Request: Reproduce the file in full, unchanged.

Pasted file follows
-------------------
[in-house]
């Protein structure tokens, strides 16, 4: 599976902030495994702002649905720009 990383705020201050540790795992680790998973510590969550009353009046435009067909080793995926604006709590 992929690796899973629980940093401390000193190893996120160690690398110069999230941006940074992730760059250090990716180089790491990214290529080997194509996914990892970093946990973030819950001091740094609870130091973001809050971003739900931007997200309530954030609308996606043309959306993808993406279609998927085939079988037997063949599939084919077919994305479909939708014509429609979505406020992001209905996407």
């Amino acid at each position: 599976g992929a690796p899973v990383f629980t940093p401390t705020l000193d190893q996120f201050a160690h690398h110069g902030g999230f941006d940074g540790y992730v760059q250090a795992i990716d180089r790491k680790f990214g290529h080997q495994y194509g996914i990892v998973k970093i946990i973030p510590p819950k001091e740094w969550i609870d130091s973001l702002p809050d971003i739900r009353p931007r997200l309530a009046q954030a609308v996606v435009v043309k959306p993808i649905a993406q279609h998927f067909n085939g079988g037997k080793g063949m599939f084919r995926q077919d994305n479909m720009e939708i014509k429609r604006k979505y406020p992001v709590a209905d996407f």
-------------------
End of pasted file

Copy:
[in-house]
């Protein structure tokens, strides 16, 4: 599976902030495994702002649905720009 990383705020201050540790795992680790998973510590969550009353009046435009067909080793995926604006709590 992929690796899973629980940093401390000193190893996120160690690398110069999230941006940074992730760059250090990716180089790491990214290529080997194509996914990892970093946990973030819950001091740094609870130091973001809050971003739900931007997200309530954030609308996606043309959306993808993406279609998927085939079988037997063949599939084919077919994305479909939708014509429609979505406020992001209905996407």
């Amino acid at each position: 599976g992929a690796p899973v990383f629980t940093p401390t705020l000193d190893q996120f201050a160690h690398h110069g902030g999230f941006d940074g540790y992730v760059q250090a795992i990716d180089r790491k680790f990214g290529h080997q495994y194509g996914i990892v998973k970093i946990i973030p510590p819950k001091e740094w969550i609870d130091s973001l702002p809050d971003i739900r009353p931007r997200l309530a009046q954030a609308v996606v435009v043309k959306p993808i649905a993406q279609h998927f067909n085939g079988g037997k080793g063949m599939f084919r995926q077919d994305n479909m720009e939708i014509k429609r604006k979505y406020p992001v709590a209905d996407f």